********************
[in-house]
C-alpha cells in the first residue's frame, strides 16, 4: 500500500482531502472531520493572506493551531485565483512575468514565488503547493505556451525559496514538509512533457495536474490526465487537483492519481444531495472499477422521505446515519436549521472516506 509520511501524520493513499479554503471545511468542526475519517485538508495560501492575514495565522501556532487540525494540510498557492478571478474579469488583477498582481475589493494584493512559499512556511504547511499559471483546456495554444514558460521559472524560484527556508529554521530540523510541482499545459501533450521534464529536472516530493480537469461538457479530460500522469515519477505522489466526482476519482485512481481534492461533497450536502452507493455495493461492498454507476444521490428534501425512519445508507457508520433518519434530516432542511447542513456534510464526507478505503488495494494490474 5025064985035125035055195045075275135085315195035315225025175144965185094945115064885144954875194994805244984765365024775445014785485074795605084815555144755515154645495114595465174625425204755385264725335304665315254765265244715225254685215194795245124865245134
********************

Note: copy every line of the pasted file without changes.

[in-house]
C-alpha cells in the first residue's frame, strides 16, 4: 500500500482531502472531520493572506493551531485565483512575468514565488503547493505556451525559496514538509512533457495536474490526465487537483492519481444531495472499477422521505446515519436549521472516506 509520511501524520493513499479554503471545511468542526475519517485538508495560501492575514495565522501556532487540525494540510498557492478571478474579469488583477498582481475589493494584493512559499512556511504547511499559471483546456495554444514558460521559472524560484527556508529554521530540523510541482499545459501533450521534464529536472516530493480537469461538457479530460500522469515519477505522489466526482476519482485512481481534492461533497450536502452507493455495493461492498454507476444521490428534501425512519445508507457508520433518519434530516432542511447542513456534510464526507478505503488495494494490474 5025064985035125035055195045075275135085315195035315225025175144965185094945115064885144954875194994805244984765365024775445014785485074795605084815555144755515154645495114595465174625425204755385264725335304665315254765265244715225254685215194795245124865245134